No discounts? No problem! New year drives liquor sales
With the approach of the Chinese lunar new year, which falls on Friday, baijiu or white spirits – a must-buy for most Chinese – are even more popular than last year.
Experts said that the increasing demand, which has developed despite higher prices and fewer promotions, is mainly due to a shift in Chinese people’s consumption patterns.
“This year, liquor products are selling better compared with last year’s Spring Festival holidays even though the discounts ofproducers fered by liquor producers have decreased,” Liu Gang, a retailer based in Beijing’s Chaoyang disGlobal trict, told the Global Times on Tuesday. Last year, consumers could take advantage of promotions such as “buy one, get one free” or “70 percent off” discounts. But this year, they might only get a price cut of 20 yuan ($3.06) per bottle, Liu said.
Liquor prices were even hiked ahead of this year’s holiday season. Kweichow Moutai, a famous brand based in Southwest China’s Guizhou Province, marked up the retail price of its flagship product, the 500-milliliter bottle of Flying Fairy which contains as much as 53 percent alcohol by volume, to 1,499 yuan at the beginning of 2018 from 1,299 yuan in 2017.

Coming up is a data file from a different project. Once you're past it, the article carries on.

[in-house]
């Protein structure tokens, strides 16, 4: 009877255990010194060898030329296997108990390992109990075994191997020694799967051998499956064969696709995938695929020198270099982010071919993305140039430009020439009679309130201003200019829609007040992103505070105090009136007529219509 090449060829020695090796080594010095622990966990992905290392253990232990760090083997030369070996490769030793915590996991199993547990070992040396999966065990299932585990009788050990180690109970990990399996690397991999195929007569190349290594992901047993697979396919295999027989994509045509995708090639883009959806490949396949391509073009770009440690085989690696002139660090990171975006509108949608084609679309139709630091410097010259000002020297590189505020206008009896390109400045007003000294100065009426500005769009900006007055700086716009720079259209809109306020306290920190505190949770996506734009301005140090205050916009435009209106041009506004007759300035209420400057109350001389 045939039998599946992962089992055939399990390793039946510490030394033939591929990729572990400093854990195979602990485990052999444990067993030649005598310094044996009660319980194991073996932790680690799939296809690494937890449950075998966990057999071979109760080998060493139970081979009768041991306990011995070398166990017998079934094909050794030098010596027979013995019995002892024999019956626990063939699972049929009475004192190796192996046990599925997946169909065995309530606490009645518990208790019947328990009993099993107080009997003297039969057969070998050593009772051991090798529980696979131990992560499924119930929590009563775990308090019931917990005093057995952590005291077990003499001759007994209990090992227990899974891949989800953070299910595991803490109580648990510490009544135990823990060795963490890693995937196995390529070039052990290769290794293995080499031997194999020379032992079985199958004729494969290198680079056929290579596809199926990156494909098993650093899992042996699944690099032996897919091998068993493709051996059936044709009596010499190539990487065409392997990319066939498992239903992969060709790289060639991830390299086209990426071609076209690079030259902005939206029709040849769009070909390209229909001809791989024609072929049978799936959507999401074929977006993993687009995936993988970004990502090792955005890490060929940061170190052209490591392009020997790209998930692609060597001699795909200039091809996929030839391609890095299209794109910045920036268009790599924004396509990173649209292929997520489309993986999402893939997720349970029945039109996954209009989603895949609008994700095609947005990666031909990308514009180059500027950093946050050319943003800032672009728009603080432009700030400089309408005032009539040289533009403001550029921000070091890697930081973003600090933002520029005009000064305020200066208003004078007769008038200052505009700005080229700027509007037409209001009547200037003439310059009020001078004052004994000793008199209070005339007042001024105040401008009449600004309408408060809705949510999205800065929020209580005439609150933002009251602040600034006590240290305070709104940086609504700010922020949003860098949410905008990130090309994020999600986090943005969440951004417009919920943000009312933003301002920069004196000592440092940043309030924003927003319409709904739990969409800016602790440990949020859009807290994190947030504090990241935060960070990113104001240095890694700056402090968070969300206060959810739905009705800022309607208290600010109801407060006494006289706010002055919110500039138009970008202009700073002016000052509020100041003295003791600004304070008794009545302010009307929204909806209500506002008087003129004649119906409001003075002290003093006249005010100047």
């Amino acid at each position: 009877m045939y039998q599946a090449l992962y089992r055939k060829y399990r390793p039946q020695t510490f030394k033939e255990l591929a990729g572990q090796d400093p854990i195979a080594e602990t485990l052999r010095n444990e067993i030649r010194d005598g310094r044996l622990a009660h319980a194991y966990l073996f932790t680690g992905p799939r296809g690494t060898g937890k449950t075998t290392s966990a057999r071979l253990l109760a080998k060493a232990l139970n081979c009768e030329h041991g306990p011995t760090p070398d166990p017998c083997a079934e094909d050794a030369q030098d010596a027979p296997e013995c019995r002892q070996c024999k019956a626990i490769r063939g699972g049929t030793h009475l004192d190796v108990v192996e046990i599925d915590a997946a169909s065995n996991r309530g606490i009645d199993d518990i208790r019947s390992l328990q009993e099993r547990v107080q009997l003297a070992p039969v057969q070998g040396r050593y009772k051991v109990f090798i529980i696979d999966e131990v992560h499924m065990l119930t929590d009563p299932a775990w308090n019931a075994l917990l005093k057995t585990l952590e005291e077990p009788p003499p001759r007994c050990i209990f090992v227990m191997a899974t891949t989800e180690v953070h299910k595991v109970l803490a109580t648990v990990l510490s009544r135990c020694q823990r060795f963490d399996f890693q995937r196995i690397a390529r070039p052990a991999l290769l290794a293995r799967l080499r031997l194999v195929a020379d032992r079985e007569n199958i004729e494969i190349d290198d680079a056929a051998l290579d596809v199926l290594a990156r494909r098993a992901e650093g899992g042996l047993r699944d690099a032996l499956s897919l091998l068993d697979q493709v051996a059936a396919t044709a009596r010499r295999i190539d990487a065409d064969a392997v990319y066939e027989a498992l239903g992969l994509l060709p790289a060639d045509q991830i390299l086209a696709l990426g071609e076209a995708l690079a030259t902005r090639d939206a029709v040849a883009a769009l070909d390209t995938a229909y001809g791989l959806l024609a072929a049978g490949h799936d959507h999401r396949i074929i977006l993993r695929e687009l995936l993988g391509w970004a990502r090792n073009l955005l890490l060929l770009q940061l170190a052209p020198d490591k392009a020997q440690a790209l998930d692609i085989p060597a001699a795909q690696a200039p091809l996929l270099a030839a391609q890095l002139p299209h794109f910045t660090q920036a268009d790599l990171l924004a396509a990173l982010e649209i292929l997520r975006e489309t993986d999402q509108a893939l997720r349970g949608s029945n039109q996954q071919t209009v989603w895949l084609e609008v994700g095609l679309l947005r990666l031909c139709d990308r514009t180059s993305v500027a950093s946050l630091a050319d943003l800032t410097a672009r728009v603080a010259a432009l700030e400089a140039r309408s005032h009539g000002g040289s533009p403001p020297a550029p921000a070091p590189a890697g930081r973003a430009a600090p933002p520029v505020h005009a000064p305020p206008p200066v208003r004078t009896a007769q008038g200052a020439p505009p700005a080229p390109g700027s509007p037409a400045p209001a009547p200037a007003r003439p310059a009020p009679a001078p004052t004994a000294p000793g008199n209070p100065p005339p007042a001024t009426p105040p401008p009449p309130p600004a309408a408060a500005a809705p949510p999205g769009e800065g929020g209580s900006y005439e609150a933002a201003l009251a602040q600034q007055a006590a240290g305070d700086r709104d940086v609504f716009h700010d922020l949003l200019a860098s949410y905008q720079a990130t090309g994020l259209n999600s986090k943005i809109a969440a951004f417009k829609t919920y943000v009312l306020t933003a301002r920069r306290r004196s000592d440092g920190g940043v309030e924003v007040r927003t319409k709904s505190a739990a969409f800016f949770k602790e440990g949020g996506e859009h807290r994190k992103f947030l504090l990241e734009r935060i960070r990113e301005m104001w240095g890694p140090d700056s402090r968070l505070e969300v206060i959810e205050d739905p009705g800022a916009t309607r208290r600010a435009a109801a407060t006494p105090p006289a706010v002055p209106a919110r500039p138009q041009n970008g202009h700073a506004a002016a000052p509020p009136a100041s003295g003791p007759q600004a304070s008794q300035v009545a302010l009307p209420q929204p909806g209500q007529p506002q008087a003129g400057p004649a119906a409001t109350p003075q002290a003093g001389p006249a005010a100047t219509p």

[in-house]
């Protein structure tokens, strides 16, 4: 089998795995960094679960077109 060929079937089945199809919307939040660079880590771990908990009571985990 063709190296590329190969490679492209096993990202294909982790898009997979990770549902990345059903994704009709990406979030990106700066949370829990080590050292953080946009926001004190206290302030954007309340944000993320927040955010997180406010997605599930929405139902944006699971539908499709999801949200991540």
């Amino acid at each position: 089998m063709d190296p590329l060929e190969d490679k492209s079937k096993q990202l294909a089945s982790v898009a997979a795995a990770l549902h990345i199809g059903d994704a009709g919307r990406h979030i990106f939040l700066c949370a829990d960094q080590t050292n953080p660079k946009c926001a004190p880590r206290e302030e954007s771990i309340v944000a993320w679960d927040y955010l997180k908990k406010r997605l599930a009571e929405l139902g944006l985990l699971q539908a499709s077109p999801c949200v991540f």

Wuliangye, another major domestic distiller, raised the retail price of its 500-ml bottle of Wuliangye which contains as much as 52 percent alcohol by volume from 969 yuan to 1,099 yuan in December.
Despite higher prices and fewer discounts or special offers, high-end drinks like Moutai and Wuliangye remain best-sellers, and they’re even out of stock in some places, Liu noted.
Online sales are brisk as well. Moutai accounted for 24.64 percent of the total liquor sales on online platforms like T-mall and JD.com Inc, making it the most popular liquor among Chinese. It was followed by Wuliangye, accounting for 9.08 percent, the Beijing News reported on Tuesday, citing a report from big data firm Think in Data.
Consumers are willing to spend more for high-quality products, which shows the changing shopping patterns and attitudes of Chinese people, Zhang Weijian, a Guangzhou-based liquor market analyst, told the Global Times on Tuesday.